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CALCULATING GRADUATION RATES: A State’s Method of Calculation Could Affect Accountability Provisions of NCLB

"must be immediately acknowledged and addressed by national, state, and local policymakers if the nation is to achieve important educational and economic goals in the twenty-first century."

Last month, the Alliance released Left Out and Left Behind: NCLB and the American High School, a report that used research by Jay Greene of the Manhattan Institute that found a severe dropout problem in America’s high schools. Two weeks ago, the Business Roundtable released a report that reinforced Greene’s research and specifically took issue with the method used by the U.S. Department of Education to calculate graduation rates. It found that some of the more widely cited official government measures of school dropout rates in the U.S. substantially underestimate the number of youth who leave high schools without obtaining a regular high school diploma.

Conceding that evidence on high school dropout rates is mixed and often controversial, the Business Roundtable found that somewhere between 25 and 30 percent of America’s teenagers, including recent immigrants, fail to graduate from high school with a regular high school diploma. The study, The Hidden Crisis in the High School Dropout Problems of Young Adults in the U.S., also includes state-by-state estimates of dropout rates and examines the different ways that dropout rates are counted. It concludes by saying that there is a hidden dropout crisis in America’s high schools that “must be immediately acknowledged and addressed by national, state, and local policymakers if the nation is to achieve important educational and economic goals in the twenty-first century.”

A new report from the Urban Institute takes the graduation rate argument a step further and finds that the way a state calculates its graduation rate could have a dramatic effect on its ability to meet the accountability provisions of NCLB. The report, Counting High School Graduates when Graduates Count, found substantial differences among the three alternative graduation rate indicators that it examined.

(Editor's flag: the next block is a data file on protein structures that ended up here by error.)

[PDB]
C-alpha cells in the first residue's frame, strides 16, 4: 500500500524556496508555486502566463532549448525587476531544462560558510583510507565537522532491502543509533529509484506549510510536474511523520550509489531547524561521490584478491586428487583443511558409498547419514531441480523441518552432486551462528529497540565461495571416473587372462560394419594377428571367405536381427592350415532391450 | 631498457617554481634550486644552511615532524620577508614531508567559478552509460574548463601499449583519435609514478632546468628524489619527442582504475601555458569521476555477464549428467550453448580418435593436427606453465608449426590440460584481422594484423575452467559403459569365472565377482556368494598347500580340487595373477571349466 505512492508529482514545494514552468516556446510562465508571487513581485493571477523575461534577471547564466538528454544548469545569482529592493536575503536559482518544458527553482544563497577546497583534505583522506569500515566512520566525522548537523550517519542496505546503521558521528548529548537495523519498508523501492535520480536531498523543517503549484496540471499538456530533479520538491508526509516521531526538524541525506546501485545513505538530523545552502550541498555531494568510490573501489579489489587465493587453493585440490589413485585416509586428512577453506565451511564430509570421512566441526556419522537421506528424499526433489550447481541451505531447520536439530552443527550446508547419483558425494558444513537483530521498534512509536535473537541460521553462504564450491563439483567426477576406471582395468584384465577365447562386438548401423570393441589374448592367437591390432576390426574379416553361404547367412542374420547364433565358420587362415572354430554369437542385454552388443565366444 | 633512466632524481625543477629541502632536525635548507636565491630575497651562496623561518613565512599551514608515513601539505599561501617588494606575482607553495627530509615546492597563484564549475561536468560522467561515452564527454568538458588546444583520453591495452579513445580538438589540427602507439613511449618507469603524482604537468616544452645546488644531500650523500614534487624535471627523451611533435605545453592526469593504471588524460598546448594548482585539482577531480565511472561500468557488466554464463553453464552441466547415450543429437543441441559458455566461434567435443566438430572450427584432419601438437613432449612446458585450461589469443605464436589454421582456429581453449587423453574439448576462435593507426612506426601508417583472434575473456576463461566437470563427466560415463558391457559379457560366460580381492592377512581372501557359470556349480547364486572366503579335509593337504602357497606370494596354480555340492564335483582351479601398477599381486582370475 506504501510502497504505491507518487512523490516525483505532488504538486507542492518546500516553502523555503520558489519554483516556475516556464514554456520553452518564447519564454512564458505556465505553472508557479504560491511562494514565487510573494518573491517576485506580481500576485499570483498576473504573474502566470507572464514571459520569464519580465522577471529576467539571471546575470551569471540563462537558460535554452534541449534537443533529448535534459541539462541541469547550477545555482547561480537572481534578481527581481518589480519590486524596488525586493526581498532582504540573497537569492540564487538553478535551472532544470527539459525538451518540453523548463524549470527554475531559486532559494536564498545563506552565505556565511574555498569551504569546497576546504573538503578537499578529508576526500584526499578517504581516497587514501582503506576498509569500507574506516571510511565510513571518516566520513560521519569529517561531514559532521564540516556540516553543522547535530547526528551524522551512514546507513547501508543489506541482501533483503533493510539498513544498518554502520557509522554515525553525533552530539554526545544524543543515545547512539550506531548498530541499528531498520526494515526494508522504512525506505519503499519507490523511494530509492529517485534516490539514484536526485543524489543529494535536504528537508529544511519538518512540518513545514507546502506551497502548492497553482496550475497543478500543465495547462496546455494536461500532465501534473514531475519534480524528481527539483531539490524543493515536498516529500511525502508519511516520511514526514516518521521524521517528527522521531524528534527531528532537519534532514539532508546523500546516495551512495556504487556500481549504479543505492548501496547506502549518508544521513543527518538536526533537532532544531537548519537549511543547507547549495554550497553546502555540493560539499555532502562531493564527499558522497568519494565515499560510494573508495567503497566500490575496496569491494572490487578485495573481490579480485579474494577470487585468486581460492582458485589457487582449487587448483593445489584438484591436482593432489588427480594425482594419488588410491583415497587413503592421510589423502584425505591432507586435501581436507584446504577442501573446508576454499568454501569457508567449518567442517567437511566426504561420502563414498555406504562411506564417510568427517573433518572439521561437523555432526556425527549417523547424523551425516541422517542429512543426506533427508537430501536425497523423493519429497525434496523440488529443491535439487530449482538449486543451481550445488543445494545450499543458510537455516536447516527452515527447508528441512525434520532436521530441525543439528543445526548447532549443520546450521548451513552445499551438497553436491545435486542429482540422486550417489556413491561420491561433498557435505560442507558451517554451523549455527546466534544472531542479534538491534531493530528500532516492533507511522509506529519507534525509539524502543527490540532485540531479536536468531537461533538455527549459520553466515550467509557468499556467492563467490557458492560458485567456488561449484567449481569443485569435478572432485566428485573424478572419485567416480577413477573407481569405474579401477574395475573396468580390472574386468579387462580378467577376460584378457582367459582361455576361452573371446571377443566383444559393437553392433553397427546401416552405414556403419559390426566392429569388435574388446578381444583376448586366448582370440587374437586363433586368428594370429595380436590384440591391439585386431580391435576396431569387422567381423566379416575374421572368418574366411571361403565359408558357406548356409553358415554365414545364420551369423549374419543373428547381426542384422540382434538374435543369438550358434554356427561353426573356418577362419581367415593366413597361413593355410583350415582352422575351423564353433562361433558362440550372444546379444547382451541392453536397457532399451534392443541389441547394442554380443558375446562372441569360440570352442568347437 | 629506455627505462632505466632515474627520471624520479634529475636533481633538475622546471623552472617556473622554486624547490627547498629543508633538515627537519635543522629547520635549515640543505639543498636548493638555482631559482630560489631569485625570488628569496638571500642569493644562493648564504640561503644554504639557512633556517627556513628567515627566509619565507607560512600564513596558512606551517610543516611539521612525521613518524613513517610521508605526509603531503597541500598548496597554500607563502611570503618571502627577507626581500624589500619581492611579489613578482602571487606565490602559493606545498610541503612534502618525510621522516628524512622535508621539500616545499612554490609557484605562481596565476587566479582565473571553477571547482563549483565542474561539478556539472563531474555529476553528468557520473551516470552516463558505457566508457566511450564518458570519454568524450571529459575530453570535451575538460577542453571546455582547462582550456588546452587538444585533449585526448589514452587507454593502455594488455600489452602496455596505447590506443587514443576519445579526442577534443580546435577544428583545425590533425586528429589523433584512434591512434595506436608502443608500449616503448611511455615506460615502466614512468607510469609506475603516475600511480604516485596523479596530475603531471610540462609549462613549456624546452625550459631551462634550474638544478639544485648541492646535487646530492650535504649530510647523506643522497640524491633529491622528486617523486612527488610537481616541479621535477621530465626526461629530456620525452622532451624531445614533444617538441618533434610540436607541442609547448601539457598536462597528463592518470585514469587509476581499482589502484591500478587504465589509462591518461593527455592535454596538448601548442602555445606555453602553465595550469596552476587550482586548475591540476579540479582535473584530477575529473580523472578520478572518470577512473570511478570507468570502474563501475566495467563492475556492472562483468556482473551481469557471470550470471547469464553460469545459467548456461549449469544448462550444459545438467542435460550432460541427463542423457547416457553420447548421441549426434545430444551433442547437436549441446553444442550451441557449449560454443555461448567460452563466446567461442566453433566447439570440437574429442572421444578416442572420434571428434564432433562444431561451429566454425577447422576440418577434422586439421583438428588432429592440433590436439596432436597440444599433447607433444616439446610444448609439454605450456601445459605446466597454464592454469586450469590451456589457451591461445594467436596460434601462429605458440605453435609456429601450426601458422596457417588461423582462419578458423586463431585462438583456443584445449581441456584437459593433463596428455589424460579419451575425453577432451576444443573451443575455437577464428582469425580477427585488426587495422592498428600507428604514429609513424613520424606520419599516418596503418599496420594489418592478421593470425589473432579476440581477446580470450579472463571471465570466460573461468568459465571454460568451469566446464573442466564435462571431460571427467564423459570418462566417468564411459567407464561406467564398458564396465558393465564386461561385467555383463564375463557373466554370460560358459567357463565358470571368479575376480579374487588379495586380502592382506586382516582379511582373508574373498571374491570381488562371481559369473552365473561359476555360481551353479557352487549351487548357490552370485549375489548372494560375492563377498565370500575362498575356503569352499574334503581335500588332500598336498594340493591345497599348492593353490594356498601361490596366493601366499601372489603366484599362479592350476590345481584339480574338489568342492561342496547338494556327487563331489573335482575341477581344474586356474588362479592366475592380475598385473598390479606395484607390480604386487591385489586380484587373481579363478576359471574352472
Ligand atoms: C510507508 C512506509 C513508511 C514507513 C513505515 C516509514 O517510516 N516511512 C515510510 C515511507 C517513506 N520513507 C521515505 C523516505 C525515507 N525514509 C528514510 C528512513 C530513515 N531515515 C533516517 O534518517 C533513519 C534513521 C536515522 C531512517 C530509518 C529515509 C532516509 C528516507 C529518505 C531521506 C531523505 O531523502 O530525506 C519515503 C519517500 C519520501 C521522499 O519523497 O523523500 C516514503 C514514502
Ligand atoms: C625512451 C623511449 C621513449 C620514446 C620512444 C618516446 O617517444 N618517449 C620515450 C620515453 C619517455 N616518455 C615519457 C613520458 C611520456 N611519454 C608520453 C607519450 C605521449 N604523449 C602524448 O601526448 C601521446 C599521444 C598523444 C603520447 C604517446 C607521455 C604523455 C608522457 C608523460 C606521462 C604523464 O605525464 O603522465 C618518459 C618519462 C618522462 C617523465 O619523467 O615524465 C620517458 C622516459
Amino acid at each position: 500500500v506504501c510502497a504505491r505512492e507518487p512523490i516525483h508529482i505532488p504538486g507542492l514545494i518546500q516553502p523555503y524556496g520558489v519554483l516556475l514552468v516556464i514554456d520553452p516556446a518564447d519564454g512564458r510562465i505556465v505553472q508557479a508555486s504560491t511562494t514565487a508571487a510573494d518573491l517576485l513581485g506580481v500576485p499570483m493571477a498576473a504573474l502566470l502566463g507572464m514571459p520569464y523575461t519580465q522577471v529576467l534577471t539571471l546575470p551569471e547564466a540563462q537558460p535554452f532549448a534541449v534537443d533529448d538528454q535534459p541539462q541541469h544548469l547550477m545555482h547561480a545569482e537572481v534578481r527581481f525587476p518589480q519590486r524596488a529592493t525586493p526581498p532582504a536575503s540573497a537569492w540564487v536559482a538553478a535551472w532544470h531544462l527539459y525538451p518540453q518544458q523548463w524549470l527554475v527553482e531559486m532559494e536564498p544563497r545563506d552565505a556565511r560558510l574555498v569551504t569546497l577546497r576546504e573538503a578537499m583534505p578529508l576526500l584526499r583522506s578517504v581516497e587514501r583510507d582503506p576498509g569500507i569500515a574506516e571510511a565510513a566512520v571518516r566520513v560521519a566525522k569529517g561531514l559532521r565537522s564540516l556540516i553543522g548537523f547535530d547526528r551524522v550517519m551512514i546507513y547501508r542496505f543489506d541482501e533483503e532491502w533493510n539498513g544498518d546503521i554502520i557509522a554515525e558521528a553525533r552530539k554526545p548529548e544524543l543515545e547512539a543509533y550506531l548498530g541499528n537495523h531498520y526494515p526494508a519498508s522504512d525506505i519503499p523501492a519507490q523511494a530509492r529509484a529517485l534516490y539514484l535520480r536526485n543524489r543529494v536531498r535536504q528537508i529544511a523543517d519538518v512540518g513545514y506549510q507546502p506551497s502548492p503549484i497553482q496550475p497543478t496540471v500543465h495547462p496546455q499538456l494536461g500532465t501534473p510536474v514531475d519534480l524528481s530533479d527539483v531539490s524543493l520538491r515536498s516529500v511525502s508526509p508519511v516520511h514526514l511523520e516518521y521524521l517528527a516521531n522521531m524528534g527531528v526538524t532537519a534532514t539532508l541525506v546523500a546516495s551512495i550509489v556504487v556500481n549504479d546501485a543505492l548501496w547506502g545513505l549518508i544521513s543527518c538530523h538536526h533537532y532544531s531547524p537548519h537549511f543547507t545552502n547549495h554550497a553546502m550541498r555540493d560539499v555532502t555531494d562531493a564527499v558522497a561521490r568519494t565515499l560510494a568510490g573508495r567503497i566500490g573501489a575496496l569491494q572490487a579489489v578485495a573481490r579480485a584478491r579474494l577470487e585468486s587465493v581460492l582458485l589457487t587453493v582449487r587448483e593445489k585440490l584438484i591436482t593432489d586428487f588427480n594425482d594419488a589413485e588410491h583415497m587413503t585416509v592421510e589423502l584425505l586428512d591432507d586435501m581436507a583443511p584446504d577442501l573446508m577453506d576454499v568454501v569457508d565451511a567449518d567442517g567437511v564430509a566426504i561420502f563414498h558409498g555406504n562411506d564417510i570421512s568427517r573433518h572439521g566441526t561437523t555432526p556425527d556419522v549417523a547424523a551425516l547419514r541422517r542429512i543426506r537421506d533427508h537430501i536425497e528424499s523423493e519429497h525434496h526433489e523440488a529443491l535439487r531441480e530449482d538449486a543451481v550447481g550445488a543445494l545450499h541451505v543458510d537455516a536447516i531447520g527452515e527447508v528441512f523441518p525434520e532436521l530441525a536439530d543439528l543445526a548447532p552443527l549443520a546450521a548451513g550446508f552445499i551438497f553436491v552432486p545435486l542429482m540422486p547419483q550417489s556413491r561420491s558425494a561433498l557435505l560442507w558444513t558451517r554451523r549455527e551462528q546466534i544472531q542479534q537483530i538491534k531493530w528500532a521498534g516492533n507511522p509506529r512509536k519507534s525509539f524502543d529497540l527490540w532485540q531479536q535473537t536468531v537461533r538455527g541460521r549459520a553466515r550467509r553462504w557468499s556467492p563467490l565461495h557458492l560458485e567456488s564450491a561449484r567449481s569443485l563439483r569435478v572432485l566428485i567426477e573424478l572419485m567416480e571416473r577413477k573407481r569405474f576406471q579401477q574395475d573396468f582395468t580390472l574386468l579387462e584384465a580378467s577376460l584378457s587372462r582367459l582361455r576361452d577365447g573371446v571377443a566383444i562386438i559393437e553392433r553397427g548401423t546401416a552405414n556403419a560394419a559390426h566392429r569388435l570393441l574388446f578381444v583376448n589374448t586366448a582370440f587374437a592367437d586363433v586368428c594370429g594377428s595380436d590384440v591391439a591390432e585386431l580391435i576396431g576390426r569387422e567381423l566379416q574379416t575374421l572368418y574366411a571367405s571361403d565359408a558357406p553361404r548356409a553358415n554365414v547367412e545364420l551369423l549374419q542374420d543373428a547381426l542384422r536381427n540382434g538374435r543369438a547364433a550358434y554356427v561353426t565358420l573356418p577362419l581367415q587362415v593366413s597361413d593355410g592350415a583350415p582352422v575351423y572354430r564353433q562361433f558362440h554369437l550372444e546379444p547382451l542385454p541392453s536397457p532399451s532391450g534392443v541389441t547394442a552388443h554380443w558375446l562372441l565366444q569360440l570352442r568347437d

Under NCLB, a state must use graduation rates as one of the indicators to determine whether its schools are making adequate yearly progress at the secondary level. While the law defines a “graduate” as someone who has received a high school diploma and excludes GED certificates, it still allows states some latitude in developing their own definition that must be approved by the U.S. Secretary of Education.

The report used three different methods to calculate graduation rates for states:

  • A National Center for Education Statistics (NCES) method that compares the number of high school completers in a given year (excluding GEDs) against the number of students who dropped out during the previous three years;
  • A method developed by Jay Greene of the Manhattan Institute that compares the number of graduates in a given year to the number of ninth-graders four years earlier; and
  • A “Cumulative Promotion Index” developed by the Urban Institute’s researchers which multiplies the proportion of 12th-graders who earn diplomas with the percent of students in grades nine through 11 who are promoted to the next grade that same year.

In the end, the NCES method favored by a majority of the states studied pegged the graduation rate at 85 percent, while the rates calculated by Greene and the Urban Institute were much lower.

The Business Roundtable report is available at:

The Urban Institute report is available at:

Princeton Review Tests the Testers


In a new report, the Princeton Review ranks the overall character and effectiveness of state accountability systems. Testing the Testers 2003 highlights good and bad accountability practices with the hope of improving the overall quality of state tests. Sadly, nearly 30 percent of states received overall scores of 65 or lower, and of the individual grades given to the bottom-performing twenty states, nearly 40 percent were C or lower.

Based on data using twenty-two relevant indicators from every state and the District of Columbia, the report graded states in four weighted categories to determine an overall score. The categories were: academic alignment, test quality, sunshine (openness to ongoing improvement of policies and procedures surrounding the tests. ), and policy. Every state was assigned a number rank and a letter grade.

The top five states were 1) New York; 2) Massachusetts; 3) Texas; 4) North Carolina; and 5) Virginia. The bottom five states were 46) Wisconsin; 47) West Virginia; 48) South Dakota; 49) Rhode Island; and 50) Montana.

The complete report is available at:

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Every Child a Graduate. Every Child Prepared for Life.